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m Oldfield with more than Harpy throat endu'd,25 Cries "Send me, Gods! a whole Hog barbecu'd!" Oh blaft it," South-winds! till a ftench exhale Rank as the ripeness of a rabbit's tail.

By what Criterion do ye eat, d'ye think,

If this is priz'd for sweetness, that for ftink? 30
When the tir'd glutton labours thro' a treat,
He finds no relish in the sweetest meat,
He calls for fomething bitter, fomething four,
And the rich feaft concludes extremely poor:
Cheap eggs, and herbs, and olives still we fee;
Thus much is left of old Simplicity!

P The Robin-red-breast till of late had reft,
And children facred held a Martin's neft,

Till Becca-ficos fold fo dev'lish dear


To one that was, or would have been, a Peer.40
Let me extol a Cat, on oyfters fed,

I'll have a party at the Bedford-head;
Or ev❜n to crack live Crawfish recommend;
I'd never doubt at Court to make a friend.

r "Tis yet in vain, I own, to keep a pother 45 About one vice, and fall into the other;


a hog roasted whole, ftuffed with spice, and bafted with Madera wine. P.


VER. 27. Ob blast it, South-winds !] This has not the force, nor gives us the pleasant allufion in the original, coquite. VER. 42. Bedford-head;] A famous Eating-house. VER. 33. Or eơn to crack live Crawfish] There is force G


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Ac, nifi mutatum, parcit defundere vinum; et

Cujus odorem olei nequeas perferre (licebit
Ille repotia, natales, aliofque dierum


Feftos albatus celebret) cornu ipfe bilibri

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Caulibus inftillat, veteris non parcus aceti.

Quali igitur victu fapiens utetur, et horum

Utrum imitabitur? hac urget lupus, hac canis, aiunt. › Mundus erit, qua non offendat fordibus, atque


In neutram partem cultus mifer. Hic neque fervis

Albutî fenis exemplo, dum munia didit,

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Saevus erit; nec fic ut fimplex Naevius, unctam

Convivis praebebit aquam: vitium hoc quoque



and humour in dixerit and farebit, which the imitation does

not reach.

Between Excefs and Famine lies a mean;

Plain, but not fordid; tho' not splendid, clean.


* Avidien, or his Wife (no matter which,


For him you'll call a dog, and her a bitch) 50

Sell their presented partridges, and fruits,

And humbly live on rabbits and on roots:

▾ One half-pint bottle ferves them both to dine, And is at once their vinegar and wine.

But on fome "lucky day (as when they found 55 A loft Bank bill, or heard their Son was drown'd) At fuch a feaft, old vinegar to fpare,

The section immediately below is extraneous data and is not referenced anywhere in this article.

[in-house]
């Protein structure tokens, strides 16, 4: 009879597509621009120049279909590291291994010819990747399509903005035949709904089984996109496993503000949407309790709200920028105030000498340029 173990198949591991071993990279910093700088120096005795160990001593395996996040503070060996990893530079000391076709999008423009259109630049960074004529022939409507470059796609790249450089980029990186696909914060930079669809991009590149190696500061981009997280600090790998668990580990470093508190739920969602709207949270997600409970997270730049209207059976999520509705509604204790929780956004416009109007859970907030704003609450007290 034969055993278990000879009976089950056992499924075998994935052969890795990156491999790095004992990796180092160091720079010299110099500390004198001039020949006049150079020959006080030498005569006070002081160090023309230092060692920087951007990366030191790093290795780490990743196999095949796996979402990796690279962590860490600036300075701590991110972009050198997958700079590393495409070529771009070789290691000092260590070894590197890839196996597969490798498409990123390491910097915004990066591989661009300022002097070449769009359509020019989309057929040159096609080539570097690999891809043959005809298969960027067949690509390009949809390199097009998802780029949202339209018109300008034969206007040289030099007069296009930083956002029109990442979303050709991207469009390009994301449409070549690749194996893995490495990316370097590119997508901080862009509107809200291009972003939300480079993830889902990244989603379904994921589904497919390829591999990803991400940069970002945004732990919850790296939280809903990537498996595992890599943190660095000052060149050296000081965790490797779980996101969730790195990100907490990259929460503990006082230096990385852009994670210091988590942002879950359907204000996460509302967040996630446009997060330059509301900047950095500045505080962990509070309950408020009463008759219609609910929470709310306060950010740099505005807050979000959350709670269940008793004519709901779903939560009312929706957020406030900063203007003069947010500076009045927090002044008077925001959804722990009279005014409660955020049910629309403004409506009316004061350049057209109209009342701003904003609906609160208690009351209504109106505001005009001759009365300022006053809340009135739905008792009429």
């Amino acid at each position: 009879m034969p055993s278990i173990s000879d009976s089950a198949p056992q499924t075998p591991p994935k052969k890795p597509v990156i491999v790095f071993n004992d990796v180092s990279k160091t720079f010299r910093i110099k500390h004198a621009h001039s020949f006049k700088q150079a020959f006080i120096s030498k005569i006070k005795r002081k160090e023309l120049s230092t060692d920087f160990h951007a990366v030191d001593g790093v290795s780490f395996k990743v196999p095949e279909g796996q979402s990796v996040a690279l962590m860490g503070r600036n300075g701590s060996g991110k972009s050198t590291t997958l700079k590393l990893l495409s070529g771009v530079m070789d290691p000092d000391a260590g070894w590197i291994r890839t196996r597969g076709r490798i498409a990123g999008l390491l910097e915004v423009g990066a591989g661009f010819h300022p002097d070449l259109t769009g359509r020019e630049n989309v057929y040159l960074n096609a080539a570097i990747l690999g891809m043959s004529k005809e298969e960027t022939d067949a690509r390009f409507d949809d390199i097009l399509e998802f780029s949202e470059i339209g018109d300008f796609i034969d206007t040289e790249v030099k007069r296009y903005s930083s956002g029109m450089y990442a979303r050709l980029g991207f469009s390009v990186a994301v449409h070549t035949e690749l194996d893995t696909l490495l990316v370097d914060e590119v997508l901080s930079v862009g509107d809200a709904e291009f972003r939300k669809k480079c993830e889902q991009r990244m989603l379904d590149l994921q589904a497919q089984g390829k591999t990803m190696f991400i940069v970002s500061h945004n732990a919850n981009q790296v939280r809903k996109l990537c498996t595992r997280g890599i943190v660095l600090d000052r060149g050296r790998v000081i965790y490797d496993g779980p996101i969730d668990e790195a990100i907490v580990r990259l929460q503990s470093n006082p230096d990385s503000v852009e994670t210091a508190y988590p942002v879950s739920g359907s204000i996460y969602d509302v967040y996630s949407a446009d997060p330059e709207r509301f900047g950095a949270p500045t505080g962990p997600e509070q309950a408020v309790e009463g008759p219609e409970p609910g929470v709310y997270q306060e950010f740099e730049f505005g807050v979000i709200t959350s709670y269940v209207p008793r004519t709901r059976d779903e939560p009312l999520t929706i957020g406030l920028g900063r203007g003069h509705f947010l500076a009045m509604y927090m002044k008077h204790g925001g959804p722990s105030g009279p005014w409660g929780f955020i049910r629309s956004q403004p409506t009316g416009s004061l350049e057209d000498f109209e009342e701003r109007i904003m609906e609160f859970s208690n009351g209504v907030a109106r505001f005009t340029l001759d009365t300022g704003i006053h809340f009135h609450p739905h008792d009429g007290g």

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Is what two fouls fo gen'rous cannot bear:
Oyl, tho' it stink, they drop by drop impart,
But fowse the cabbage with a bounteous heart. 60

" He knows to live, who keeps the middle state, And neither leans on this fide, nor on that;


Nor ftops, for one bad cork, his butler's

Swears, like Albutius, a good cook away;


Nor lets, like Nævius, ev'ry error pass,


The musty wine, foul cloth, or greasy glass.



VER. 50. For him you'll call a dog, and her a bitch] Our Poet had the art of giving wit and dignity to his Billingsgate, which Horace seems not to have learnt.

'Accipe nunc, victus tenuis quae quantaque fecum

Afferat. In primis valeas bene; nam variae res

Ut noceant homini, credas, memor illius efcae,

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VER. 79, 80. The Soul fubfides, and wickedly inclines-To feem but mortal ev'n in found Divines.] Horace was an Epicurean, and laughed at the immortality of the foul. He therefore defcribes that languor of the mind proceeding from intemperance, on the idea, and in the Terms of Plato,

affigit humo divinae particulam aurae.

To this his ridicule is pointed. Our Poet, with more sobriety

"Now hear what bleffingsTemperance can bring: (Thus faid our Friend, and what he faid I fing) First Health: The ftomach (cramm'd from ev'ry


A tomb of boil'd and roast, and flesh and fish, 70 Where bile, and wind, and phlegm, and acid jar, And all the man is one inteftine war)


Remembers oft the School-boy's fimple fare,

The temp'rate fleeps, and spirits light as air. 74 How pale, each Worshipful and Rev'rend guest Rise from a Clergy, or a City feast!

What life in all that ample body, say?

What heav'nly particle inspires the clay?
The Soul fubfides, and wickedly inclines

To seem but mortal, ev'n in found Divines. 80
8 On morning wings how active springs the Mind
That leaves the load of yesterday behind?
How eafy ev'ry labour it pursues?

How coming to the Poet ev'ry Muse?


and judgment, has turned the ridicule, from the Doctrine, which he believed, upon thofe Preachers of it, whofe feafts and compotations in Taverns did not edify him: and fo has added furprizing humour and spirit to the eafy elegance of the Original. VER. 81. On morning wings etc.] Much happier and nobler than the original.

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